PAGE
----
Introducing the Pressed Flower Guild

The Guild was established in 1983 by Joyce Fenton, a well respected pressed flower artist and Bill Edwardes, who devised the method of framing pressed flower pictures, which has been adopted by the Guild.

It now has members throughout the UK and in other parts of the world.

Our aims...

To raise the general standard of pressing flowers by enabling members to meet and share expertise and experiences.

To arrange teaching and seminar facilities for members and to encourage the formation of local groups.

To enable members to be part of a Guild which has a reputation for ensuring the highest standard in preservation of natural materials, presentation and "finish" of the product.

To encourage members to improve their standard of work by a series of assessments to attain Bronze, Silver or Gold awards. In the case of overseas members, to obtain Grade I and Grade II Awards.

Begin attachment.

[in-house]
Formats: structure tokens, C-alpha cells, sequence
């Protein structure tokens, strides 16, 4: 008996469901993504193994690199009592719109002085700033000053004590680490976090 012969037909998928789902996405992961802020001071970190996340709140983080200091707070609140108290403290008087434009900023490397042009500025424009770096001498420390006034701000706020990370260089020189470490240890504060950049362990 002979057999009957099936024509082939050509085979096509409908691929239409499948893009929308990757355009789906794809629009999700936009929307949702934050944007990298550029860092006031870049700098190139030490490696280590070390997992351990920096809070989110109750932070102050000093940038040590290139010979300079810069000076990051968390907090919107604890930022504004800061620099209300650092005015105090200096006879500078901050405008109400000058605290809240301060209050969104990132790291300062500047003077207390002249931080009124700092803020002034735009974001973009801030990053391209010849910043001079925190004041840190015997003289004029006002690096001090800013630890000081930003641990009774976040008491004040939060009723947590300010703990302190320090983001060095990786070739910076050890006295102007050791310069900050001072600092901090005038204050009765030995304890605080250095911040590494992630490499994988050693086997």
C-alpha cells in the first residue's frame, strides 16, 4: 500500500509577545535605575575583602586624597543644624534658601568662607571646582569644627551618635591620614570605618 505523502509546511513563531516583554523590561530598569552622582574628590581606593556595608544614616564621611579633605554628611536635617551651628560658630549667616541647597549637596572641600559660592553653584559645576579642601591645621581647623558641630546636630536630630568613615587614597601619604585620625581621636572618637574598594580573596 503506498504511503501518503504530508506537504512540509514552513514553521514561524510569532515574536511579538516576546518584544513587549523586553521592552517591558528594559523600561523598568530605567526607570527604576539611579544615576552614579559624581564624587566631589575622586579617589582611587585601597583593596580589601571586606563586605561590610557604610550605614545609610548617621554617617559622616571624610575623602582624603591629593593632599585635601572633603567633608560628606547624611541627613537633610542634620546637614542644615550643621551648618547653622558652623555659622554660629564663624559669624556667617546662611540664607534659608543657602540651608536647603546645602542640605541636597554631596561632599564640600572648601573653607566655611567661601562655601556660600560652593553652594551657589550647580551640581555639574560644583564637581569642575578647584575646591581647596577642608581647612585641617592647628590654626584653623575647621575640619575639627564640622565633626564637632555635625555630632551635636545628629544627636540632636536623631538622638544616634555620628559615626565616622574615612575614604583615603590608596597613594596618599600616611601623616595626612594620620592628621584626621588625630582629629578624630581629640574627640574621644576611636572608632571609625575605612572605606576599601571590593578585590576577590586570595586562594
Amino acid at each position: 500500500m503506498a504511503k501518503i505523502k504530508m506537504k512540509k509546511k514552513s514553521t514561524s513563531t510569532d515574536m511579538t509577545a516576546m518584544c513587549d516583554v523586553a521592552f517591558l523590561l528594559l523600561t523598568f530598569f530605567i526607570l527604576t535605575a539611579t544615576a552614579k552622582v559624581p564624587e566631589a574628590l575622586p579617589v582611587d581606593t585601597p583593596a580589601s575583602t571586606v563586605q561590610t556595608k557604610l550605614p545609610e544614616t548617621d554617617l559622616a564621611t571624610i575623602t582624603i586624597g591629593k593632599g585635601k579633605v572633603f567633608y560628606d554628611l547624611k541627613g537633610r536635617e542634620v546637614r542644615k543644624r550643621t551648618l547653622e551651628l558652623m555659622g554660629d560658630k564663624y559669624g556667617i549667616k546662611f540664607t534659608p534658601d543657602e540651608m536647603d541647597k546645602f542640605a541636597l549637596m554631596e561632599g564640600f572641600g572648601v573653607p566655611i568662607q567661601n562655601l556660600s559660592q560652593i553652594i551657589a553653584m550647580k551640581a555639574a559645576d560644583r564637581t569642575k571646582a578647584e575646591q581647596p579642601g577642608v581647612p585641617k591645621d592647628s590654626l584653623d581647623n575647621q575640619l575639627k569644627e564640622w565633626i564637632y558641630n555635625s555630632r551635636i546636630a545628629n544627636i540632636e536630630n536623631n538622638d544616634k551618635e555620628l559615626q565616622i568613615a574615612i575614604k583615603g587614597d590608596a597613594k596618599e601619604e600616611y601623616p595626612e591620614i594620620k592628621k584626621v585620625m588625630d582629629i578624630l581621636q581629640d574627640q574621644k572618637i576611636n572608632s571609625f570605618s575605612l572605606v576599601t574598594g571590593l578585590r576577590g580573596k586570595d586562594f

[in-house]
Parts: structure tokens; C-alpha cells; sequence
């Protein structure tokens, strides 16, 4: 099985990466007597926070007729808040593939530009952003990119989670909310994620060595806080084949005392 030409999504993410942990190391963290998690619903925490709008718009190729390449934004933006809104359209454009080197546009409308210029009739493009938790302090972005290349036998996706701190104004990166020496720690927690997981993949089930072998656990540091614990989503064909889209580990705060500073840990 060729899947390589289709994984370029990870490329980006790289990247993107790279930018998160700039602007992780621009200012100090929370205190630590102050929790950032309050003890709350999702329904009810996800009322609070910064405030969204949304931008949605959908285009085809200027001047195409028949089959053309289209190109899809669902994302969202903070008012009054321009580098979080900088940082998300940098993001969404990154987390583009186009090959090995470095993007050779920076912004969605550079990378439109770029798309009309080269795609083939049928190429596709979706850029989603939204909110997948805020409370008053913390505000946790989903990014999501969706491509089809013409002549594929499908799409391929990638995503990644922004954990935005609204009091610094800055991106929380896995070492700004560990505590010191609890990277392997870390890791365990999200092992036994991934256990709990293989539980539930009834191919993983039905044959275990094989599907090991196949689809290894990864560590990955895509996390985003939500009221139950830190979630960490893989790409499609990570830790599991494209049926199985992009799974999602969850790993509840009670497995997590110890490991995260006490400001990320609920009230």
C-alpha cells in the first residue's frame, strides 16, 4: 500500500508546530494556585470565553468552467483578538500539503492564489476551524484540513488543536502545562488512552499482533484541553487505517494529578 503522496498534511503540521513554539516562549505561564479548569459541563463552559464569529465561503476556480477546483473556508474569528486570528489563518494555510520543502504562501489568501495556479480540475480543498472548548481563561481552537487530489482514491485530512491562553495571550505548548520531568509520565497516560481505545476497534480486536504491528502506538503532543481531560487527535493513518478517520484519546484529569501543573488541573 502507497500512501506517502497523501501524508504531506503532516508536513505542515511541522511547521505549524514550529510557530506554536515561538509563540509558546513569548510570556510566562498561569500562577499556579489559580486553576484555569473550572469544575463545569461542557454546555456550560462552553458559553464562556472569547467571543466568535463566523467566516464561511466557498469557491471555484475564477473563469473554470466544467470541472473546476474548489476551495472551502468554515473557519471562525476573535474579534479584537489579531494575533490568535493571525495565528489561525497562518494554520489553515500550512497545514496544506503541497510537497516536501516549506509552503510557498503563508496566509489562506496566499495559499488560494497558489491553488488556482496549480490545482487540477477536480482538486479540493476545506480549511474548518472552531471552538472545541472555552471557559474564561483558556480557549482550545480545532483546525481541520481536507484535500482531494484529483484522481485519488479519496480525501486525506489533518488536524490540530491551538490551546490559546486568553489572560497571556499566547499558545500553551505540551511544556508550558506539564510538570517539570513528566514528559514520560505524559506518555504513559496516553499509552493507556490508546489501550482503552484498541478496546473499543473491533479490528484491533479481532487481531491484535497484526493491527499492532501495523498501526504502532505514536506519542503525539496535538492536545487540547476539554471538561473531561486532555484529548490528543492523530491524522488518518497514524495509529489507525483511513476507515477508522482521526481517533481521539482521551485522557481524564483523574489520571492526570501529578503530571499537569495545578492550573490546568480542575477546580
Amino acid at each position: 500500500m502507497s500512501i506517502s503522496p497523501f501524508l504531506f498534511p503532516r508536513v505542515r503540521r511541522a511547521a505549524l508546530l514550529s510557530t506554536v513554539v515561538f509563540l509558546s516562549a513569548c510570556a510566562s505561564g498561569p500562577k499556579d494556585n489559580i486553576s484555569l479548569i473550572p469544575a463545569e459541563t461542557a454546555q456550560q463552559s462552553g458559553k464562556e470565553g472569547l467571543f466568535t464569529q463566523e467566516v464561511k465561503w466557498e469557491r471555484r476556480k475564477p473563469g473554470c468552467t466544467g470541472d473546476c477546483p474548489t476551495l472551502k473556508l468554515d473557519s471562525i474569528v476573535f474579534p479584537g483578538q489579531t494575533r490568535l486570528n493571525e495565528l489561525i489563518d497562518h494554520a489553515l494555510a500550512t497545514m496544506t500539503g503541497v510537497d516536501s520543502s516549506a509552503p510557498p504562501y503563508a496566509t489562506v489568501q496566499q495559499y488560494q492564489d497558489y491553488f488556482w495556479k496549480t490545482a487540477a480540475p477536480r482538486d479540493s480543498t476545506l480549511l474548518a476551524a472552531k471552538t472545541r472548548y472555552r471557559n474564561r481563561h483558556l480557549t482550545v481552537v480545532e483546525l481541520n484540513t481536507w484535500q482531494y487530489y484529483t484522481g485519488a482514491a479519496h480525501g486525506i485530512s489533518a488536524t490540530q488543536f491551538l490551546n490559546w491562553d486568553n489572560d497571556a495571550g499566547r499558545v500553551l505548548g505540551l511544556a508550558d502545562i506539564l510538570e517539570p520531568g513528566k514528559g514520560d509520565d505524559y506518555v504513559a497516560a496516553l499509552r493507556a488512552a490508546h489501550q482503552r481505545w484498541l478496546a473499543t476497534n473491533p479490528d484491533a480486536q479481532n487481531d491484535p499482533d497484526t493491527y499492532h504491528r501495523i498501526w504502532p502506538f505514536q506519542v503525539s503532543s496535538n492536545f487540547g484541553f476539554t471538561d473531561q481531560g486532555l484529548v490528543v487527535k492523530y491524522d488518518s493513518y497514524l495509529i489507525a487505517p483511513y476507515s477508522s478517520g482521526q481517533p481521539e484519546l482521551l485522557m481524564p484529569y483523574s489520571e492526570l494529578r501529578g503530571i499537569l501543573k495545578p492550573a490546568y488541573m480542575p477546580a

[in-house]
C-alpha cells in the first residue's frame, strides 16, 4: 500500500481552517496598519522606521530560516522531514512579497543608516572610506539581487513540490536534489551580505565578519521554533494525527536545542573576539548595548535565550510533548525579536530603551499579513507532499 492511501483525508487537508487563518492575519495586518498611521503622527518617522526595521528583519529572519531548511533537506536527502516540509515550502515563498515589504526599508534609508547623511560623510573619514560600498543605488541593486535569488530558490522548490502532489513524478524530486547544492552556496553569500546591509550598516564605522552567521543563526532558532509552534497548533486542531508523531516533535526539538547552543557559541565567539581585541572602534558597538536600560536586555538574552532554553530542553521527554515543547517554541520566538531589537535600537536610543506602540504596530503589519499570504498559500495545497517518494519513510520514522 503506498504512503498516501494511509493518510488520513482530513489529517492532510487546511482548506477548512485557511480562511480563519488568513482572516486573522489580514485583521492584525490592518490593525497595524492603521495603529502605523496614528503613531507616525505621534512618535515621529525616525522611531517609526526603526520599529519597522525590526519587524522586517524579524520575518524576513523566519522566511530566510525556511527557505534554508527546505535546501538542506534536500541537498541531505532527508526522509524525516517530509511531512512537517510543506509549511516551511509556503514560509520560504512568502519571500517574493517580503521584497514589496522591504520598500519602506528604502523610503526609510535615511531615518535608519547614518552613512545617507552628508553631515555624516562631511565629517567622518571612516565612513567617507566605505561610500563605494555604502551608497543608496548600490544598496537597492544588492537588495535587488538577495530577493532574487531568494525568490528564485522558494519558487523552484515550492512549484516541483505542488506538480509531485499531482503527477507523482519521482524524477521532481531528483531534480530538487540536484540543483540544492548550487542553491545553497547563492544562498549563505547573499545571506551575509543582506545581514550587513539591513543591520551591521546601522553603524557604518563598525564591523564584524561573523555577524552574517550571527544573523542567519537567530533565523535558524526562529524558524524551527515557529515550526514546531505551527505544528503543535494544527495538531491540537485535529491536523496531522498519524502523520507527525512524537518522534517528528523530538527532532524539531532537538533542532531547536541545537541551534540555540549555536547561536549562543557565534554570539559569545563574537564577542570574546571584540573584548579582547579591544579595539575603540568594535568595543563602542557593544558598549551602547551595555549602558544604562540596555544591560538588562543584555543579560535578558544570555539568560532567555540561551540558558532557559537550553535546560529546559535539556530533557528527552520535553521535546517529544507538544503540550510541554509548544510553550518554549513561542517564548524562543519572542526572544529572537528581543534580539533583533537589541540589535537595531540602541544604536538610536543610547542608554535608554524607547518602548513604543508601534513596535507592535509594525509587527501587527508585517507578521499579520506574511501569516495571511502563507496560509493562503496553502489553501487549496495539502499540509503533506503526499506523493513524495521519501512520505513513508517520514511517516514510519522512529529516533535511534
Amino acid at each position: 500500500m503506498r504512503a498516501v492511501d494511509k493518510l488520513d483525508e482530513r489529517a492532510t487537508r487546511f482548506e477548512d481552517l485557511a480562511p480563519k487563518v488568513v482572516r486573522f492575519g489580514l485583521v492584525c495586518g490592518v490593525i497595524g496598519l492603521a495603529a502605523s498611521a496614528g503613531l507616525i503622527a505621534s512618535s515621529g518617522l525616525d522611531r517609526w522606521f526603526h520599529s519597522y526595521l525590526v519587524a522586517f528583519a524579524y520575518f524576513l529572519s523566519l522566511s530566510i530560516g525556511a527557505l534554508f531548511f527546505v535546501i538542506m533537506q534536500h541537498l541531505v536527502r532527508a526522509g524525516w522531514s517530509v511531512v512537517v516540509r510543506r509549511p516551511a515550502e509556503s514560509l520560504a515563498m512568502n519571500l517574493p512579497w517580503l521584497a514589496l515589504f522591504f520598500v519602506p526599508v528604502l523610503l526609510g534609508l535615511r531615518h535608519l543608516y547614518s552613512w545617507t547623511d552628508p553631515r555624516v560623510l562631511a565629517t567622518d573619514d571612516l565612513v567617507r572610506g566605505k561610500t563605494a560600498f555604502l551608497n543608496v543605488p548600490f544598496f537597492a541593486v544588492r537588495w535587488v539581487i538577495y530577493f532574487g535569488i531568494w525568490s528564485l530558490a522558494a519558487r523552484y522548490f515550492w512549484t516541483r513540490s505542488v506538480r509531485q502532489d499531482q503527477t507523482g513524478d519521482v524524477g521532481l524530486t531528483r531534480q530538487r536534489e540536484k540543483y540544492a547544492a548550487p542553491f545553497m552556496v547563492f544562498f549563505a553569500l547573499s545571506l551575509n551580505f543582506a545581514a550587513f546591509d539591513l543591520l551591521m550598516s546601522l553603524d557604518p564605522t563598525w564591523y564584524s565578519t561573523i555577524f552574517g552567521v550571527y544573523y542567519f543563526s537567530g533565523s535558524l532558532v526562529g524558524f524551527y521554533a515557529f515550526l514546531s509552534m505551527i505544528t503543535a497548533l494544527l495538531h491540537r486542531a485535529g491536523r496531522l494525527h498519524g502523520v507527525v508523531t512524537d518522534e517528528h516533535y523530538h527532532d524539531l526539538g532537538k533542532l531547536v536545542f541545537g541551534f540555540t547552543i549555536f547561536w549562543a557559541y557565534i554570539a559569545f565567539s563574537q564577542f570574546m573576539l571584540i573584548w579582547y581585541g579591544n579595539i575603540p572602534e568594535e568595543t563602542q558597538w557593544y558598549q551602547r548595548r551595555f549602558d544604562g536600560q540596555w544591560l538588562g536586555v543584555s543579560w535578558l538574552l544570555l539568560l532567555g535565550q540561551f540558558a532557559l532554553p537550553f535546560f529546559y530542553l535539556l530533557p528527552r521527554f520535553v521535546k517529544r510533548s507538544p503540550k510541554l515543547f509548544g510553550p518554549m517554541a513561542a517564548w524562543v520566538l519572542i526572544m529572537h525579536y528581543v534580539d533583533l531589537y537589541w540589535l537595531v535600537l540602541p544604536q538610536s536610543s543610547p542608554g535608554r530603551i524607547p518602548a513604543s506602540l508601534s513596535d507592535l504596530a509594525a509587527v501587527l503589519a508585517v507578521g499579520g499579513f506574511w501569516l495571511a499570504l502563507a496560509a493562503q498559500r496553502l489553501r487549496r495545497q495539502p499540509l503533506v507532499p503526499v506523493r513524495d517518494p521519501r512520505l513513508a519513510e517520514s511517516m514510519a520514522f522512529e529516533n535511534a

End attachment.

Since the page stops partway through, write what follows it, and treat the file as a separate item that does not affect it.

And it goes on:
Proficiency awards in a number of different specialities may be attained after the Gold Award is gained. The Overseas Advanced Award may be taken by overseas members who have gained the Grade I and Grade II awards. A different subject for both of these awards is announced annually.



Membership activities


The Guild Magazine is published quarterly and offers involvement for members. It is a vital link for members who are unable to attend a group meeting or get to conferences. It contains articles about pressing flowers and storing and using pressed plant material.

News of group activities and conference reports, letters from members, photographs of events and members' work and the latest ideas about pressed flower work are also included.

The Pressed Flower Guild Yahoo Messenger group keeps some members in touch by email.

There are twice yearly Conferences, one of which incorporates the Annual General Meeting. Awards are judged at Conferences and successful members are entitled to use the Guild logo on letter headings or personal cards, whilst they remain paid-up members.

Regional groups
Regular meetings are held in their areas - these are usually practical sessions, based on a theme agreed by the group.

They encourage exchanges of views and knowledge, and give enjoyment in sharing an interest.





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